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Author of many talents plots next chapter of life

By Xing Yi in London | China Daily | Updated: 2022-12-06 06:31

Feng Tang, a doctor-turned businessman and writer, currently on a long sojourn in London, is working on two new books. His books have been translated into different languages, including an English version of Beijing, Beijing and an Italian version
of Give Me a Girl at Age Eighteen. [Photo by Xing Yi/China Daily]

Confucius has said that one should know the mandate of heaven upon turning 50. But Feng Tang seems to have known what heaven mandated him to do long ago. When he had just emerged as a young writer two decades ago, he said: "I owe 10 novels to heaven."

In China's literary circle, Feng is considered a crossover wunderkind.

He is a Beijinger who studied gynecology in the country's top medical school and qualified as a doctor in the 1990s, before getting an MBA diploma in the United States. He then entered a top consultancy firm and, later, got onto the executive management boards of two big companies in China.

If Feng's crossover from a doctor to businessman was not surprising enough, consider this: He has since published six novels, several anthologies of his essays, poems and a series of books on managerial tips. At the same time, he has become a well-known artist whose calligraphy has been featured in exhibitions, sold at auctions and adapted into a font.

Last year, at the age of 50, Feng left Citic Capital, where he had been a venture capitalist in the field of healthcare for six years. He said he wanted to take a rest at what he described as halftime in his life. But Feng was stuck in the United Kingdom due to pandemic restrictions. He managed to turn it into a long sojourn.

His books have been translated into different languages, including an English version of Beijing, Beijing.[Photo by Xing Yi/China Daily]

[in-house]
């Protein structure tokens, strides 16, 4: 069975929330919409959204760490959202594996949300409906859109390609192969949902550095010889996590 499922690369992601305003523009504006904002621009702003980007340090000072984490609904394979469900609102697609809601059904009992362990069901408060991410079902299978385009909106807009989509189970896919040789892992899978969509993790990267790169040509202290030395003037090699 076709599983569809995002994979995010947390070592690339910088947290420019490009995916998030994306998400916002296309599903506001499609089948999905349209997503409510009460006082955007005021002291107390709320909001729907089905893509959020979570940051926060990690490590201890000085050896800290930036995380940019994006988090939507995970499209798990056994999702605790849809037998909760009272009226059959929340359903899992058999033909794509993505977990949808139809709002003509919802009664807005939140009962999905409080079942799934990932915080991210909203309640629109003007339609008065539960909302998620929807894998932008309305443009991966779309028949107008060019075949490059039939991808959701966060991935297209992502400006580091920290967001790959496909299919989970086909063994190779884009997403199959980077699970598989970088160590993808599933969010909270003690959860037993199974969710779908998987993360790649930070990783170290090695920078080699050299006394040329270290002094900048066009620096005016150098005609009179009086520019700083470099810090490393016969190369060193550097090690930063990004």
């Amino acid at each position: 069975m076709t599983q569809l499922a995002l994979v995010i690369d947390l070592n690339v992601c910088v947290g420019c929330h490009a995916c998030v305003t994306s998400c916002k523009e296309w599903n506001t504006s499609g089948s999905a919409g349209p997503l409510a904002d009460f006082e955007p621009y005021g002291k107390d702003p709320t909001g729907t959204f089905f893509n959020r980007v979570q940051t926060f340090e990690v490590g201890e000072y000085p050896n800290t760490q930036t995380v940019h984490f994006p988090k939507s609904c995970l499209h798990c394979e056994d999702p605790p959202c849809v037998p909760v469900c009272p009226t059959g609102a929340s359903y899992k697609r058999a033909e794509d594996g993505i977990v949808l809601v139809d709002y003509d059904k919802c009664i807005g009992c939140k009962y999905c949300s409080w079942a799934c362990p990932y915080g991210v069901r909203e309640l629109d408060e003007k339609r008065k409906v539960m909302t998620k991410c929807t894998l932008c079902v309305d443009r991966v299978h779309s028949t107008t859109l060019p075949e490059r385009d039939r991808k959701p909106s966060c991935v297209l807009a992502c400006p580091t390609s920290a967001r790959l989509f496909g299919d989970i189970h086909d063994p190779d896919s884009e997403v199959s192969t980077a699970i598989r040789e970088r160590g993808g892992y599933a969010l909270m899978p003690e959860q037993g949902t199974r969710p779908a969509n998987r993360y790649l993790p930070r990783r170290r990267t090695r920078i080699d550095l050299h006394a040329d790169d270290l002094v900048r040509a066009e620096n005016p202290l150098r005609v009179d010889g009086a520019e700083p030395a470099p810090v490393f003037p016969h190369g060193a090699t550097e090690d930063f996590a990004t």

In a cafe next to Westminster Chapel in London, we met Feng, an author-at-large in a white hoody with a line of Chinese characters that reads: "I don't want to leave the world to those whom I hold in contempt."

"As I finally get the chance to enjoy some quiet time, I ask myself if I had a car accident, what I would regret most?" Feng says.

"I would certainly miss good books I haven't got time to read, the calligraphy and paintings I haven't drawn, and the novels I haven't penned."

Feng has indulged in the freedom of not having to be on business trips every two or three days like before, when he was a member of the business elite. Instead, he reads books and records lessons for his podcast, practices calligraphy every day and jots down a few hundred words for his books.

Feng says that The Golden Line, the latest installment in his management book series, is set to be published in December, and another novel, with a tentative title of My Father Knows All the Fishes, is in the process of being reviewed by the publisher.

"The novel about my father is the first installment of a semi-memoir trilogy, which will be followed by one about my mother, and another one about my elder brother and sister," he says. "I want to name this trilogy after the neighborhood where I was born and raised-Chuiyangliu ('weeping willow') in Beijing."

As a novelist, Feng became controversial for his blunt description of sexuality.

His popular semi-autobiographical Beijing trilogy was published between 2001 and 2007, which dealt with the coming-of-age story of a young man on his journey from high school to medical college, and then into the world of work.

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